Name: Edward DIGGES , Colonial Gov. of Virginia 1
ALIA: Col. Edward /Digges/, Colonial Gov. of Virginia
Birth: MAR 1620/21 in Chilham Castle, County Kent, England
Death: 15 MAR 1675/76 in "Bellfield", York Co., VA
Burial: "Bellfield", York Co., VA
Christening: 29 MAY 1621 Chilham Castle, Kent, England
EDWARD DICGES, baptized 29 March 1621 at Chilham, Kent, entered Gray's Inn, 19 May 1637. He emigrated to Virginia and shortly after his arrival purchased, 11 Dec. 1650, the plantation of Capt. John West comprising 1200 acres in York County on the south bank of York River adjacent to the site of the old Indian town of Chiskiack.
In 1653 he patented two tracts totaling 3050 acres in Gloucester County on the north side of York River. He was appointed to the Council, 12 Nov. 1654, and two years later was elected Governor by the House of Burgesses, serving under the Cromwellian regime from 31 March 1655 to Dec. 1656, when he went to England to join Col. Samuel Mathews and Richard Bennett as an agent to look after colonial affairs. A report of the Virginia Assembly concerning his administration as Governor, 15 Dec. 1656, recites: "he hath managed under your Highness (Oliver Cromwell) with . . . much moderation, prudence and justice. "
The revival of an interest in silk culture undertaken in the colony prior to 1619 became a major project of Edward Digges. At his own expense he brought over two Armenians who assisted him in extensive
experiments in silk husbandry carried out at his York River plantation. In 1654 he mentioned in a letter that he had extracted about eight pounds of silk from 400 bottoms and also reported that he had produced from his own preserve ten pounds of eggs which he expected to distribute among others interested in the culture. Notwithstanding this promising outlook for the production of silk filament of good quality in Virginia, the undertaking did not survive. Tobacco, a crop with a sure profit and
one which required less expert care, drew the attention of Virginia planters and the Digges descendants became as well known for their fine grade of tobacco as Edward Digges had been for his silk production.
In consideration of the trouble and expense to which he had gone in efforts to sustain silk culture in Virginia, Edward Digges was nominated shortly before his death to the of office of Auditor of the Colony. He died 15 March 1675/6, in his 55th year, leaving a will, 16 June 1675, stating he was "now bound upon a voyage for Virginia" and naming his wife Elizabeth as executrix.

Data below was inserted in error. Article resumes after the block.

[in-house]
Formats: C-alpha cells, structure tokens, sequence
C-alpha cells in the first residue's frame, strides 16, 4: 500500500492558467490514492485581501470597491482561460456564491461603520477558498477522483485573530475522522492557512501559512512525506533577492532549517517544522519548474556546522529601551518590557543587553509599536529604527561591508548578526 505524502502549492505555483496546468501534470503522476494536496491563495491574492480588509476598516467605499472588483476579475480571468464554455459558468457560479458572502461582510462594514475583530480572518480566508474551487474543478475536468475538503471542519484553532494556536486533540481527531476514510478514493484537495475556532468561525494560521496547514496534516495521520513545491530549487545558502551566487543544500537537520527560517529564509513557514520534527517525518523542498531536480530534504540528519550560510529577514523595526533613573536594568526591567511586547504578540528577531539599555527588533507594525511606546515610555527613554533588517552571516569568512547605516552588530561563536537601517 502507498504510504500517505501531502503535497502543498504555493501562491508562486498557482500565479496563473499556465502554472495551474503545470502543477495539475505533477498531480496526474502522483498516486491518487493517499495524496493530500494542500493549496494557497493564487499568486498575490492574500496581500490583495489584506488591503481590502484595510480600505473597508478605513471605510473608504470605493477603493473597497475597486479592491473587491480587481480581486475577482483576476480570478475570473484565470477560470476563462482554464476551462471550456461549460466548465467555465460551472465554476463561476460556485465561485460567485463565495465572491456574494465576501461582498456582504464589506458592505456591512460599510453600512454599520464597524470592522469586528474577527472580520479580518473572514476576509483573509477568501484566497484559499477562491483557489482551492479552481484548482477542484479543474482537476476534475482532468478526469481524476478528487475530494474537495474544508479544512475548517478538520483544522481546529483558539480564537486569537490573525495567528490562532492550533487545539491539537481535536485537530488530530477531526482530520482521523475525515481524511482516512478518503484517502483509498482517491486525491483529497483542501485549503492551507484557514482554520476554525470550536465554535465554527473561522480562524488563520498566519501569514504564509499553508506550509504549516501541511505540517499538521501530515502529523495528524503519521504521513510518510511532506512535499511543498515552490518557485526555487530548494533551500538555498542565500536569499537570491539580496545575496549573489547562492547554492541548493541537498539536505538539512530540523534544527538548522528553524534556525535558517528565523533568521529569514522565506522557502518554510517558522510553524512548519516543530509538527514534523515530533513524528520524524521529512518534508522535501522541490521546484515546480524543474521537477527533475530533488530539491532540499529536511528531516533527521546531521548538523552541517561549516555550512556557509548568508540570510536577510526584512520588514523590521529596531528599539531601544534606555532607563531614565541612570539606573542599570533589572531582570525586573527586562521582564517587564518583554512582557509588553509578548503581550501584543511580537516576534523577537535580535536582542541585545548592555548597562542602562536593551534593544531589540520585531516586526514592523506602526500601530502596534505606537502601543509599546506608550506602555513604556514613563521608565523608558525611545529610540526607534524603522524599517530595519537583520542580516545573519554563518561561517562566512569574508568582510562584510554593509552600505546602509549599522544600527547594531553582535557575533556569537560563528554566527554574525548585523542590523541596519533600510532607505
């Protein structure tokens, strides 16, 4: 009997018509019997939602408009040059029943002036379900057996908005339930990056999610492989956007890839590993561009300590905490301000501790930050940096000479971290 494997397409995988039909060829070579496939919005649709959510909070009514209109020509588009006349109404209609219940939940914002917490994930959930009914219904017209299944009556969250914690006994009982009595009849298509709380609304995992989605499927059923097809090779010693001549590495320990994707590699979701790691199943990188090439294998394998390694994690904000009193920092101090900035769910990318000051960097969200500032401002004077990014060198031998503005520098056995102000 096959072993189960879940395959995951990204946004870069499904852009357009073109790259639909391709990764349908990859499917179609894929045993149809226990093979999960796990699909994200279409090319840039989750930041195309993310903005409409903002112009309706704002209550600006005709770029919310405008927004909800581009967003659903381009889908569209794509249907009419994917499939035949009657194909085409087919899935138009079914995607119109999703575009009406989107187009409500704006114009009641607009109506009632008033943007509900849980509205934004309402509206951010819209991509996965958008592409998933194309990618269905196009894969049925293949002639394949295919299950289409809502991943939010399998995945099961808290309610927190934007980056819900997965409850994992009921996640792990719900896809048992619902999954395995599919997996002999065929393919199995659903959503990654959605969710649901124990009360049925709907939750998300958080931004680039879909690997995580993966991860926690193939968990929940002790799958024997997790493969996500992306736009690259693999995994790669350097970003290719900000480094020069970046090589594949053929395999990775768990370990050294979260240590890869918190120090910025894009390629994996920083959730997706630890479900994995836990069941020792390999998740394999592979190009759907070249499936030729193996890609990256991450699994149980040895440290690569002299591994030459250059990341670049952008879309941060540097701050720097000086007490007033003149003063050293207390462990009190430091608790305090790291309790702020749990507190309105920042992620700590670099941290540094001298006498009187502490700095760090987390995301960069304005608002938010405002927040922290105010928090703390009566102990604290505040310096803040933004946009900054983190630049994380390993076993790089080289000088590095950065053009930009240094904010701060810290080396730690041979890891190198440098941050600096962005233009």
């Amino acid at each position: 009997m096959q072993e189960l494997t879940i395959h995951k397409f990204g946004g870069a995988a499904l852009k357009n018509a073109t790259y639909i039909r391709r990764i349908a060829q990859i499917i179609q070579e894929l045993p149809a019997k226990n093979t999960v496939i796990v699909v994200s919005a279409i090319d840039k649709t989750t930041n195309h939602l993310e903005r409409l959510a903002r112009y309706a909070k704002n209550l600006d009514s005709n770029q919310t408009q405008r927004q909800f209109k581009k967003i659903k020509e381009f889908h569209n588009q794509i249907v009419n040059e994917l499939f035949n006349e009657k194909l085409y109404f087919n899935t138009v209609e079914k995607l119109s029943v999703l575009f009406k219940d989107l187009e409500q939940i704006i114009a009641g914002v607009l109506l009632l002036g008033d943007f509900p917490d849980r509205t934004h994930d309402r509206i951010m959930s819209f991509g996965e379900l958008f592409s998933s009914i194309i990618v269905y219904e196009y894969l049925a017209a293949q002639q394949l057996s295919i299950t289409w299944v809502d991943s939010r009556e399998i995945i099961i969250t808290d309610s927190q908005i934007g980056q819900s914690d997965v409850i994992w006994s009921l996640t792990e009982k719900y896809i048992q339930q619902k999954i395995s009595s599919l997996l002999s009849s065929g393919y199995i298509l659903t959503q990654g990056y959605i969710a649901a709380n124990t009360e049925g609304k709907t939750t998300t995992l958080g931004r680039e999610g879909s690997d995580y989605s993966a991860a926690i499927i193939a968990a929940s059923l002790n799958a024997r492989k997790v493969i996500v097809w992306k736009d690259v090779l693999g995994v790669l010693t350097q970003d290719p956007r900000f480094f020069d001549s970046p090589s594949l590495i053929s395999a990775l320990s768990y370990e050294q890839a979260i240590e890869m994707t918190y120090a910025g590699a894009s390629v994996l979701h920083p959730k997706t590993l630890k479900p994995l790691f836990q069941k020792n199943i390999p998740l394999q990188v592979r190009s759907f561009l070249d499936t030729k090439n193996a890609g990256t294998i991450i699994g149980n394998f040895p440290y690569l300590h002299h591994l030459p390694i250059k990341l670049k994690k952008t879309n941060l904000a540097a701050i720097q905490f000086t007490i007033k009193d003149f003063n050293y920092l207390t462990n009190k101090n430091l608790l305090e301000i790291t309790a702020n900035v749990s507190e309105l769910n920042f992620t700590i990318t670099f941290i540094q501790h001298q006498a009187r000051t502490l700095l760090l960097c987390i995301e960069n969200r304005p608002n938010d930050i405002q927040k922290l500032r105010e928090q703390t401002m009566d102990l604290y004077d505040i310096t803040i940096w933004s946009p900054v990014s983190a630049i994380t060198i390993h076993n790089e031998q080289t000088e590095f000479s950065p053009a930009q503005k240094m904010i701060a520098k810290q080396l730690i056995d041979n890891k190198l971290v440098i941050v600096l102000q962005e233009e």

He married Elizabeth Page, sister of Col. John Page, whose will, 5 March 1686/7, gave a gold ring to "my honored sister Eliz: Digges . . . to be given in Virginia." Administration on the estate of Elizabeth Digges was granted, 24 Sept. 1691, to her sons William and Dudley. The inventory of her estate, recorded 24 Aug. 1692, conveys detailed information about the manner of living of the 17th century Virginia planter.
from: Adventurers of Purse and Person, Virginia, 1607-1624/5, Edited by Virginia M. Meyer ( 1974-1981) & John F. Dorman, F.A.S.G. (1981-1987). Pub. by Order of First Families of Virginia, 16071624/5, 3rd edition, 1987, pages 248-250.
Colonel Edward Digges entered Gray's Inn, May 19, 1637, and immigrated to Virginia about 1650. By deed dated September 11, 1650, and confirmed by a patent on May 6, 1651, he purchased from Captain John and Anne West a plantation containing 1,250 acres in Hampton Parish, York County. It was adjacent to the old Indian town of Chiskiack. Until June 1787, when William Digges sold the land, it continued to preserve its ancient limits.
Edward Digges was appointed to the Council, November 12, 1654, and he served as governor from March 30, 1656, to March 13, 1658, when he was sent to England as one of the agents of the Colony. He was sworn to the Council again April 19, 1670.
Digges was a promoter of the manufacture of silk in the Colony and employed two Armenians skilled in the business.
His will was proved in the General Court on June 15, 1675. He left his plantation on Felgate's Creek to his eldest son, William. His tomb states that he and his wife had six sons and seven daughters, but their names are not all known.
Father: Dudley DIGGES , British Diplomat, MP b: 1583 in Digges Court, Barham, Kent, England
Mother: Mary KEMPE , Lady Digges b: 1583 in Ollantigh Manor, Barham, Kent, England
Elizabeth PAGE b: ABT 1621 in England
- Ann DIGGES
- William DIGGES b: 1650 in Chilham, Kent, England
- Catherine DIGGES b: 1654 in Hampton, Elizabeth City Co., VA
- Mary DIGGES b: 1655
- Dudley DIGGES b: 1665
- Title: The Royal Descents of 500 Immigrants to the American Colonies or the United States
Author: Gary Boyd Roberts
Publication: Baltimore: Genealogical Publishing Co., 2001
Page: p. 140